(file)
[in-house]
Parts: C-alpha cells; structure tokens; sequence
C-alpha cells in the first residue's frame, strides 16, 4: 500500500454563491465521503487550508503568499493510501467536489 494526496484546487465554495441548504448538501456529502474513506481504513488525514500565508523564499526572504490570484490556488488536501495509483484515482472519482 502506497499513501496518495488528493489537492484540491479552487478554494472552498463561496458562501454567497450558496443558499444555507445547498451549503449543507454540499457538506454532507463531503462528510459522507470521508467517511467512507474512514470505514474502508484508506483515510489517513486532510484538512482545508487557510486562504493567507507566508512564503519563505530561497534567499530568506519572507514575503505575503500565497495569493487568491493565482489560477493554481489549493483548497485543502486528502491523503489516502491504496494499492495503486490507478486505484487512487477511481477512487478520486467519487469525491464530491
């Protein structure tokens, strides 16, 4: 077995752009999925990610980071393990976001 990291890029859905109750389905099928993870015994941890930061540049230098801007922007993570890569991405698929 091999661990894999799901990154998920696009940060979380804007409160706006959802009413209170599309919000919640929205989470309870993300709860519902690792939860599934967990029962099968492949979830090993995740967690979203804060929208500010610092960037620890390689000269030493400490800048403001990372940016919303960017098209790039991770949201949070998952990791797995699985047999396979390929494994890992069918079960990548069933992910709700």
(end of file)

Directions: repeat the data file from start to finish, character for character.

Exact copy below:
[in-house]
Parts: C-alpha cells; structure tokens; sequence
C-alpha cells in the first residue's frame, strides 16, 4: 500500500454563491465521503487550508503568499493510501467536489 494526496484546487465554495441548504448538501456529502474513506481504513488525514500565508523564499526572504490570484490556488488536501495509483484515482472519482 502506497499513501496518495488528493489537492484540491479552487478554494472552498463561496458562501454567497450558496443558499444555507445547498451549503449543507454540499457538506454532507463531503462528510459522507470521508467517511467512507474512514470505514474502508484508506483515510489517513486532510484538512482545508487557510486562504493567507507566508512564503519563505530561497534567499530568506519572507514575503505575503500565497495569493487568491493565482489560477493554481489549493483548497485543502486528502491523503489516502491504496494499492495503486490507478486505484487512487477511481477512487478520486467519487469525491464530491
């Protein structure tokens, strides 16, 4: 077995752009999925990610980071393990976001 990291890029859905109750389905099928993870015994941890930061540049230098801007922007993570890569991405698929 091999661990894999799901990154998920696009940060979380804007409160706006959802009413209170599309919000919640929205989470309870993300709860519902690792939860599934967990029962099968492949979830090993995740967690979203804060929208500010610092960037620890390689000269030493400490800048403001990372940016919303960017098209790039991770949201949070998952990791797995699985047999396979390929494994890992069918079960990548069933992910709700």